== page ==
Feb 27th, 2022

What are common health conditions in Ragdolls?

A key element of any Ragdoll breeding programme is the prevention of hereditary diseases or conditions, meaning those that are passed down from one generation to the next. This is achieved by performing health tests on breeding cats to identify the presence of, or risk of developing, heritable diseases or conditions.

A key element of any Ragdoll breeding programme is the prevention of hereditary diseases or conditions, meaning those that are passed down from one generation to the next. This is achieved by performing health tests on breeding cats to identify the presence of, or risk of developing, heritable diseases or conditions.

While health testing can never guarantee that a kitten will not present with health conditions, by performing the recommended tests on their breeding cats, responsible breeders have taken steps to decrease the likelihood of this occurring.

Hypertrophic Cardiomyopathy (HCM)

Cats affected by this condition will develop a thickening of the muscle in the walls of the heart, which impairs its ability to fill with blood and pump effectively. A cat suffering from HCM will have a significantly shortened lifespan, and sudden death is also known to occur.

Most cats show no symptoms in the early stages, but once in established heart failure the prognosis is 6-18 months. Medications can be prescribed to help slow the progression of the disease but sadly there is no cure. 

Genes for HCM have been identified in only some breeds of cat. However, all breeds will benefit from annual echocardiogram scans (echos) of their hearts as many more unidentified genes are believed to exist. Cats can also go on to develop HCM due to poor diet and lifestyle. Echos should be performed by a cardiologist who will be able to identify whether a cat’s heart is showing signs of this disease, even if they’ve tested negative for the known genes or a genetic test isn’t yet available.

Genetic testing for HCM is mandatory for Ragdoll cats. Echos for all breeds is highly recommended for added peace of mind.

Symptoms to look out for that are a medical emergency include increased breathing rate, breathing difficulties (increased effort, open mouth, panting), leg pain, weakness or paralysis (especially in the back legs). More vague signs like changes in appetite and behaviour (e.g. limping, interacting less, sleeping more) can also occur and should always be checked.

Mucopolysaccharidosis (MPS VI)

MPS is a group of conditions that cause complex sugars to accumulate in important organs in a cat’s body. Kittens affected will likely have problems with the development of their skeleton, leading to deformities and movement issues.

Sadly, there is no cure for MPS, and it is usually life-limiting. Physical symptoms will usually become apparent at six to eight weeks of age. Genetic testing for MPS VI is optional for Ragdoll cats as prevalence is low.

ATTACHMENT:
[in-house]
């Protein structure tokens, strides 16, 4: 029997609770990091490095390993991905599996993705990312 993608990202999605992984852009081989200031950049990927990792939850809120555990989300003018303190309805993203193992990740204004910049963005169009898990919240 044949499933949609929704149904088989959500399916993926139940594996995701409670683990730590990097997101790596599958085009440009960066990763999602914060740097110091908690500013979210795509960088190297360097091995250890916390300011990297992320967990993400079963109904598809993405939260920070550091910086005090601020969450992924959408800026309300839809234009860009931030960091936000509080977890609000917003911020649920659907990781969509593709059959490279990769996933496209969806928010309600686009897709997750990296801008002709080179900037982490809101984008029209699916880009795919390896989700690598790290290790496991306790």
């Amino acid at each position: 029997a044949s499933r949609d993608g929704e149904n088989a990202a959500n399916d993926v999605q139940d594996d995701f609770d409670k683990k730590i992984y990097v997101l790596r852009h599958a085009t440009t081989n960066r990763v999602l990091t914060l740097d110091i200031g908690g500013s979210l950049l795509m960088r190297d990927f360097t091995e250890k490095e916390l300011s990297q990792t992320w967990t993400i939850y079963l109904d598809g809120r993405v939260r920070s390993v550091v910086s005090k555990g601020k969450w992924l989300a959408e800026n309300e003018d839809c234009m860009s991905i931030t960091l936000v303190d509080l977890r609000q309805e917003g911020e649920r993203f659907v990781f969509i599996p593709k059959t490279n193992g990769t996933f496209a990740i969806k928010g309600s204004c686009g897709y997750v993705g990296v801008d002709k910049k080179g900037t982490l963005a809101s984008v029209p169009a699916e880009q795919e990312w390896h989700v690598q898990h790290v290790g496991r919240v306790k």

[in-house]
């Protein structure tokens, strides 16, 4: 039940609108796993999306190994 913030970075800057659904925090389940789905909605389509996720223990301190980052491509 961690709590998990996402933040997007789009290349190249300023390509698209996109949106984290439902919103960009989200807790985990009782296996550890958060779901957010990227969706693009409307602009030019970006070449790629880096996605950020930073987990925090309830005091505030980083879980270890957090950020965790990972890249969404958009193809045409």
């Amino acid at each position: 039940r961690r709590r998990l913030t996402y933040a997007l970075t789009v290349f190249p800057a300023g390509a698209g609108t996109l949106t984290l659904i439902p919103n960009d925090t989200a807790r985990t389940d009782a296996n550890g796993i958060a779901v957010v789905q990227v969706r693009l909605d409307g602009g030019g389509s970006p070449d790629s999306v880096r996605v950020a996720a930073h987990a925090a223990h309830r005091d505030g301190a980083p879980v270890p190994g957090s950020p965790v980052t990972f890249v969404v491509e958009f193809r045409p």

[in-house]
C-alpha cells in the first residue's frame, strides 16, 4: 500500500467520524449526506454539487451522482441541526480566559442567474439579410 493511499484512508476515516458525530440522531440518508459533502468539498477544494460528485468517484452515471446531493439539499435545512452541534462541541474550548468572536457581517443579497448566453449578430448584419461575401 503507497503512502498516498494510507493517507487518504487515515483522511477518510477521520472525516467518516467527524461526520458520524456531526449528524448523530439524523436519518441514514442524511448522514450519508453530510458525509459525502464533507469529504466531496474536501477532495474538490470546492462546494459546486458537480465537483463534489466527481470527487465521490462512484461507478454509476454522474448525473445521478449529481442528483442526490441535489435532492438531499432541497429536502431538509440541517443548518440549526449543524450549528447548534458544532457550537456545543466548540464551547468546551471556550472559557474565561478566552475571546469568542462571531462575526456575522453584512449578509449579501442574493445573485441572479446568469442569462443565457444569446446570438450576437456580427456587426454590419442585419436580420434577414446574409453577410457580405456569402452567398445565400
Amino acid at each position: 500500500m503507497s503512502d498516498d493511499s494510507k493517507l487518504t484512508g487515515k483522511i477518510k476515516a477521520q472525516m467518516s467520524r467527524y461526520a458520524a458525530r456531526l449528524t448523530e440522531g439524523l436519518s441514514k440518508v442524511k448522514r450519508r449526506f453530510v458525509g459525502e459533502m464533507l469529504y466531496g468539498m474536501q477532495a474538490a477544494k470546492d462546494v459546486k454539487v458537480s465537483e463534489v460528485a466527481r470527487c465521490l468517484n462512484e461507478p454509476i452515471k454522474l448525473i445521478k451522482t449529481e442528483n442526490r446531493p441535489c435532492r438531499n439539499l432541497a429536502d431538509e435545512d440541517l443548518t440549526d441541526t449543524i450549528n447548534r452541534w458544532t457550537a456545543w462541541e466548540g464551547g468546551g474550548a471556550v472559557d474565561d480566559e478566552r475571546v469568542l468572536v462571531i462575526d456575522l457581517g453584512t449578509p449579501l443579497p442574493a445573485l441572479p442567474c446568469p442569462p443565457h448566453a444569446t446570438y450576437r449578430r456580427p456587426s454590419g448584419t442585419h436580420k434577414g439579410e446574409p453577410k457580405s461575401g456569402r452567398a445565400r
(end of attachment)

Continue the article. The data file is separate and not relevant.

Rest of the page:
Symptoms to look out for: broad face, short nose, small ears, cloudy eyes, reduced bone growth rate and joint disease (reduced flexibility, gait issues, paralysis).

Polycystic Kidney Disease (PKD)

PKD is a condition that leads to the growth of cysts on the kidneys, affecting their ability to function properly. Eventually this can lead to kidney failure and premature death.

All cats carrying the gene will develop cysts on their kidneys, however the severity and number of these cysts can vary dramatically between individuals. In severe cases, the cysts will grow rapidly and cats will enter kidney failure at a young age, however mostly they will develop slowly, and symptoms will start to become apparent by the age of about seven years. Some cats with cysts will never go on to suffer kidney failure.

There is no cure for PKD, but medications and therapies are available to manage some symptoms of kidney failure.

Genetic testing for PKD is optional for Ragdoll cats as the prevalence is low.

Symptoms to look out for: tiredness, increased thirst and urination, nausea and vomiting, decreased appetite and weight loss, blood in urine (will look pink, red or brown).

Progressive Retinal Atrophy (PRA)

PRA is a group of inherited conditions that cause the gradual loss of a cat’s sight, as the retinas in their eyes degenerate over time due to abnormally developed receptor cells.

Although blindness is not a life-threatening condition, it does limit their quality of life. These cats should be kept indoors for their own safety, or supervised very closely when in a confined outdoor space. Symptoms will start to appear between two and three months of age.

Genetic testing for PRA is optional for Ragdoll cats as the prevalence is low.

Symptoms to look out for: difficulty seeing in the dark; bumping into objects, nervousness at night.

Spinal Muscular Atrophy (SMA)

Over time SMA will impair a cat’s ability to walk and jump as the neurons in their spinal cord deteriorate. It is a non-life threatening condition, but due to weakness and unsteadiness on their feet, these cats are physically disabled and should be kept indoors for their own safety, or supervised when outdoors. Thankfully, cats affected do not appear to suffer any pain, although symptoms do get progressively worse, starting from around 12-16 weeks of age. There is no cure or medication available to improve symptoms or delay progression.

Genetic testing for SMA is optional for Ragdoll cats as the prevalence is low.

Symptoms to look out for: muscle tremoring or twitching, unusual posture, weakness, unsteady walking, excessive clumsiness (especially when jumping and landing).